I believe the increase in social unrest, unhappiness, and even suicides are symptoms pointing to this problem.  But again, people are too fragile and butthurt, like 3 year old children, that they are unwilling to put themselves through the necessary changes to experience true happiness.

    Just calling it as I see it. There’s lots we need to be proactively doing instead of just going along over the edge. There’s no sideline. We’re all in this together.

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      Do You Get Upset/Angry at Doctors When Medications, Shots, or Treatments Make You Worse?

      Do you feel like the [treatment/medications/shots] you got triggered worse conditions? Are you upset at doctors for recommending that?

      Got this message from a fellow allergy sufferer.  They were referring to when I tried Xolair + Cellcept and was debilitated.

      I get this question A LOT, both from friends as well as others who are sick.  When I was a child, I used to get upset, but it was mostly frustration and disappointment, not anger.

      Now as an adult, I don’t get upset at doctors.  Doctors don’t know everything.  Your doctor probably never had the same disease you have! (or else they’d be too sick to be a doctor to help you!).  Each person is different.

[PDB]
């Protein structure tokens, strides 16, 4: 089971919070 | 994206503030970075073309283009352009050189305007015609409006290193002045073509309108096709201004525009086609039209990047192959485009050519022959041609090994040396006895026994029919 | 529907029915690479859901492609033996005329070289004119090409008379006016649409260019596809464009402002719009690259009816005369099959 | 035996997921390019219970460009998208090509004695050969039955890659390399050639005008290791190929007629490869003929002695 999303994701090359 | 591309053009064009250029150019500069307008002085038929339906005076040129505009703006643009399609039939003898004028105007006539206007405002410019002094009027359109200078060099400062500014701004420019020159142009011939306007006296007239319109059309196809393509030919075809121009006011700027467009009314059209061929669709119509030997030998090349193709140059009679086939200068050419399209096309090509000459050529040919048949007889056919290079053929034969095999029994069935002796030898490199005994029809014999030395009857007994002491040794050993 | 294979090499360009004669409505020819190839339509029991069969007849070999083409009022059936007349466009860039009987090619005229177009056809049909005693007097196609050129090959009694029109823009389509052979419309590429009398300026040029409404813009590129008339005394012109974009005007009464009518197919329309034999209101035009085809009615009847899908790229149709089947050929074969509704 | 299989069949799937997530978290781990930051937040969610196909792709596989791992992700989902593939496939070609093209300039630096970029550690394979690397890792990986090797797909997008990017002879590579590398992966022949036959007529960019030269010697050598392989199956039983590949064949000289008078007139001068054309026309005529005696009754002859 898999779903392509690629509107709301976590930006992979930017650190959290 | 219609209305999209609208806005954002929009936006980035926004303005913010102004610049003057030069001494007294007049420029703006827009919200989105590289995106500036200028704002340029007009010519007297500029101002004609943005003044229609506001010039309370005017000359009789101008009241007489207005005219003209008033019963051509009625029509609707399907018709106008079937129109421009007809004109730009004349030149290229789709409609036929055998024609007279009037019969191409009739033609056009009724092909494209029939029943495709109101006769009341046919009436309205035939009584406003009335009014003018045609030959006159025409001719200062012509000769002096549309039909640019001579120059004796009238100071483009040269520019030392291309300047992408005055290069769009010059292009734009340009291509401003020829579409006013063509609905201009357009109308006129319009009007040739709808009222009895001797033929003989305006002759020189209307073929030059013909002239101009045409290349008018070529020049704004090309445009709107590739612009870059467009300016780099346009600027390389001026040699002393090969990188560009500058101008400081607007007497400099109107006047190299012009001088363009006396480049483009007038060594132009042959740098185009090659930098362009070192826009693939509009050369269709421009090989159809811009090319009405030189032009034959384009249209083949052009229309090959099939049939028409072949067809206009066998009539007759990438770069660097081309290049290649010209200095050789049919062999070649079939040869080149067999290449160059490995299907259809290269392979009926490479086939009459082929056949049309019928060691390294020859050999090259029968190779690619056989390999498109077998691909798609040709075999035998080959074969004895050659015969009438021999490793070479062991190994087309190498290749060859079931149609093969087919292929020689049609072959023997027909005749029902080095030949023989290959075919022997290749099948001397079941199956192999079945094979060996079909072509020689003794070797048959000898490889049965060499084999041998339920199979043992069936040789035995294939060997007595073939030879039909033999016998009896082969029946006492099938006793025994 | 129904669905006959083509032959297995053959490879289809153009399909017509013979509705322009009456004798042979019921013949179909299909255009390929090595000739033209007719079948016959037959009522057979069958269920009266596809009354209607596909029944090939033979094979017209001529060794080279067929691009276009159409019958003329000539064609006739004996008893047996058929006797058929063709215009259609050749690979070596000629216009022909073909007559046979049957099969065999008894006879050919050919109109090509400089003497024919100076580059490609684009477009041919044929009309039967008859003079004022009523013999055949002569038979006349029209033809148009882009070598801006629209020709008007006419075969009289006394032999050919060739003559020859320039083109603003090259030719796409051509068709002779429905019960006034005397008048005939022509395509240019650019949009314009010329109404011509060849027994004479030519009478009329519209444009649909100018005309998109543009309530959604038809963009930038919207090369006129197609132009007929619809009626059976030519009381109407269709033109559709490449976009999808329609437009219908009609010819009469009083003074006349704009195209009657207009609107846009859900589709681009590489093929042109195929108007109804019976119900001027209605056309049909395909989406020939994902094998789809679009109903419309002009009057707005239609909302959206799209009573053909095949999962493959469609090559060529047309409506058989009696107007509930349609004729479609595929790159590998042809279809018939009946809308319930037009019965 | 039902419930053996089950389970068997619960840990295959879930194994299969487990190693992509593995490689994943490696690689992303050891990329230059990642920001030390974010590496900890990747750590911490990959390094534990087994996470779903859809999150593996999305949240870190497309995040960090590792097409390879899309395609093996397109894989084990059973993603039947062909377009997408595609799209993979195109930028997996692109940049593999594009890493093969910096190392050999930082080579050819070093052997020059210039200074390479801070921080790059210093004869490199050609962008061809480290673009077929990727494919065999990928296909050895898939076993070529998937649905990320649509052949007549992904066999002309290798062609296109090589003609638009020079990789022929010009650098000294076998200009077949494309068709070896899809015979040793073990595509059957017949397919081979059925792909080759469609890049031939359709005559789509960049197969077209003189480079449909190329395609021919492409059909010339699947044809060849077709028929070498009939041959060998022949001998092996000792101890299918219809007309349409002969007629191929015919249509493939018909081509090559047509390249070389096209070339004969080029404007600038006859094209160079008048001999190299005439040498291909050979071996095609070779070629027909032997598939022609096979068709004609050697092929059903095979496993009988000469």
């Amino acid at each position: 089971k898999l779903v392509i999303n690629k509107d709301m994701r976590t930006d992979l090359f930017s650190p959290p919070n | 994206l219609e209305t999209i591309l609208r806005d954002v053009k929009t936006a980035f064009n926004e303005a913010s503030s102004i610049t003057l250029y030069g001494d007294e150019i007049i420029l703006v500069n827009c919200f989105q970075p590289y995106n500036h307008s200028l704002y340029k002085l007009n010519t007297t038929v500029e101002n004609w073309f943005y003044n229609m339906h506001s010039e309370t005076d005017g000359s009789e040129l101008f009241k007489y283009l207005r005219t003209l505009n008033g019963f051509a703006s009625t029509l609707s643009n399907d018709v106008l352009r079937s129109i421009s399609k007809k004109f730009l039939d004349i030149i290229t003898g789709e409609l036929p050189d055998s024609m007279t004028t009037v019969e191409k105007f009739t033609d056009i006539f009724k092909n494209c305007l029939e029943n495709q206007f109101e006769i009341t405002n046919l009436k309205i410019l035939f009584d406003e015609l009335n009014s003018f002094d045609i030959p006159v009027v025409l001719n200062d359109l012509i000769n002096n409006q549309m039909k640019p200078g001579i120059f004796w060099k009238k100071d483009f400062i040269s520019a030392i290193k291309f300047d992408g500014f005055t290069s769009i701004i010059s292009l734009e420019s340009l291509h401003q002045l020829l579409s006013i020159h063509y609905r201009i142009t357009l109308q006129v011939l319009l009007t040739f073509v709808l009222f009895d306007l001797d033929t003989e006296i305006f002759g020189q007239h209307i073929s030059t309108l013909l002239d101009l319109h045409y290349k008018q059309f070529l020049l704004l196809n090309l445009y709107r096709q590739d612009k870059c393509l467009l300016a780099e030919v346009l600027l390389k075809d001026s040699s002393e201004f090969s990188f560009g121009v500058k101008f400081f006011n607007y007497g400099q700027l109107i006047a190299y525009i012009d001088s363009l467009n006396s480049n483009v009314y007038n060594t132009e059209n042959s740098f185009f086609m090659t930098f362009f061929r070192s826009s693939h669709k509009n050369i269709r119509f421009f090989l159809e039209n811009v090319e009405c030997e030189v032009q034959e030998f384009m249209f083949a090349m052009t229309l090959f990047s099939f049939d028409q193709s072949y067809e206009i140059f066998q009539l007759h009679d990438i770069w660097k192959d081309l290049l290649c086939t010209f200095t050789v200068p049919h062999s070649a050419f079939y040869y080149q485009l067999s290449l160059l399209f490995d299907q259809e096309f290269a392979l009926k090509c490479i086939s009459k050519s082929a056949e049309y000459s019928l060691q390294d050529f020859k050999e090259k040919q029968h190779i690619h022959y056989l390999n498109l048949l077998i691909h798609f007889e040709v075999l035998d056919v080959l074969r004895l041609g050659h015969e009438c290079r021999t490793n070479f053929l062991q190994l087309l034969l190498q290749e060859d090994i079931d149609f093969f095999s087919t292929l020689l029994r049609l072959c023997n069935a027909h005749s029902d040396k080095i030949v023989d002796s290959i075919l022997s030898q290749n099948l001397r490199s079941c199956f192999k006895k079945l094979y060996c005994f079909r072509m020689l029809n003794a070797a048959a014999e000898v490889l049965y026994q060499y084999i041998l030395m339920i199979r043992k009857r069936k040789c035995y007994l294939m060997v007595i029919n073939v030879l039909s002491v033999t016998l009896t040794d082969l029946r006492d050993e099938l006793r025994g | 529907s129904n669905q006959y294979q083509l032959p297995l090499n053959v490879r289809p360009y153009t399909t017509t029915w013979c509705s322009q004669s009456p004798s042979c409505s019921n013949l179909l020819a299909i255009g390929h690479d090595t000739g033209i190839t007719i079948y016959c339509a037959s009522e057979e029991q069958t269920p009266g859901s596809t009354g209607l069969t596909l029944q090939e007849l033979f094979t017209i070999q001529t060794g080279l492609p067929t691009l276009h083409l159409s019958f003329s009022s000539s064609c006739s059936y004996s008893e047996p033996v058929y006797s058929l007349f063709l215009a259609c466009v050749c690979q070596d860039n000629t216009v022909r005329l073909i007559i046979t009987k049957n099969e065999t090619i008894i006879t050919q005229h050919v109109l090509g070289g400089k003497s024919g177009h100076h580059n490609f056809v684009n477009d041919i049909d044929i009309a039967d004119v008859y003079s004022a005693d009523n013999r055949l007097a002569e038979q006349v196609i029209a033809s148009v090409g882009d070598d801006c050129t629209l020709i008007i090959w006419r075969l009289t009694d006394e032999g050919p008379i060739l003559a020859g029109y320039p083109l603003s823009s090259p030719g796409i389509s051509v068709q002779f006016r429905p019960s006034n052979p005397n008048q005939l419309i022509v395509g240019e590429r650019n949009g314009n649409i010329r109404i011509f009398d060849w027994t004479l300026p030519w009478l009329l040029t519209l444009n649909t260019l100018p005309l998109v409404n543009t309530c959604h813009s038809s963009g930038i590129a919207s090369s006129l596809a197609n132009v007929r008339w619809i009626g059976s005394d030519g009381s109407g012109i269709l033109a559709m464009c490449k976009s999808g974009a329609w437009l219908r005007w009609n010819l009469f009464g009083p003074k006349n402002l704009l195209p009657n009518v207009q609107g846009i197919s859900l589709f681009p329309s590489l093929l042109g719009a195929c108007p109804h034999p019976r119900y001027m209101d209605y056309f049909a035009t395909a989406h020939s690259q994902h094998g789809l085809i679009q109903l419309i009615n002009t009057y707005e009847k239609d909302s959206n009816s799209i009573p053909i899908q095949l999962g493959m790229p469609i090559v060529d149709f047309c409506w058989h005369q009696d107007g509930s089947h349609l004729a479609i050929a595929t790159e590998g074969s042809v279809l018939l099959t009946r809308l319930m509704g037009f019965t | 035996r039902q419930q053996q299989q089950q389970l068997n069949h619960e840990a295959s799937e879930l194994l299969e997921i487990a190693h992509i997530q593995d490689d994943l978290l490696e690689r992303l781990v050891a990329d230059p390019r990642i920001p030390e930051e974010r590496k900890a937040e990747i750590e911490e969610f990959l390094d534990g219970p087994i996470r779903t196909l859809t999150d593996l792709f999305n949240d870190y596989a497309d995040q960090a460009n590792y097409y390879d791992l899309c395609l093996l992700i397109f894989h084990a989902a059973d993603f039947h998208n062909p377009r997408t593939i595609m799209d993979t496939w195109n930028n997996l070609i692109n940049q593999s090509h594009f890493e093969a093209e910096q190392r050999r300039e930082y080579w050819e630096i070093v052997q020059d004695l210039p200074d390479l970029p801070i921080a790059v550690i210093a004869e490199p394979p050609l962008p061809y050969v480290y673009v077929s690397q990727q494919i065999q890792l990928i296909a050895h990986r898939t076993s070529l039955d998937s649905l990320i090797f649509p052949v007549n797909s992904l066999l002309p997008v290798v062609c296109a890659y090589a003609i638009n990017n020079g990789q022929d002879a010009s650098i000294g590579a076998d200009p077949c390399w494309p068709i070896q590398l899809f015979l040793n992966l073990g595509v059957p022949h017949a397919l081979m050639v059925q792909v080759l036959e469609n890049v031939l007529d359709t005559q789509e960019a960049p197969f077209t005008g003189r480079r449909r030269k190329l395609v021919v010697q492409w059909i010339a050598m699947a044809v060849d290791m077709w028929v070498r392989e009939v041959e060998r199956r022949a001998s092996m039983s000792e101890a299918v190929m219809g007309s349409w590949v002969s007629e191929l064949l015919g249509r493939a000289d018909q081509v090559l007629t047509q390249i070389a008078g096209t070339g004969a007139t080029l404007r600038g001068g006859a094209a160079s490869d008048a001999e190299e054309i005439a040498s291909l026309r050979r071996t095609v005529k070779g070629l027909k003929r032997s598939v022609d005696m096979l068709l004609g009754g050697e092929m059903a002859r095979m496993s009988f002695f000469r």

I see Doctors as advisors as part of MY team.  The final decision to try a treatment is up to ME,  which means I need to learn as much about it as possible as well to make the final decision.  It is MY body, I know it best.  It is MY life, so it is MY responsibility.  Directing anger or blame at doctors or anyone else doesn’t help a bit other than to serve your own ego. BUT, if you have the energy to be angry or upset, you’re not sick enough.  When I’m sick, all I can think of is to get better.  There’s no energy to spend on anything else, and I don’t want to think about my sickness any more than I have to, but that is exactly what you’d be doing if you’re blaming someone.  You’re still investing in your illness, your discomfort.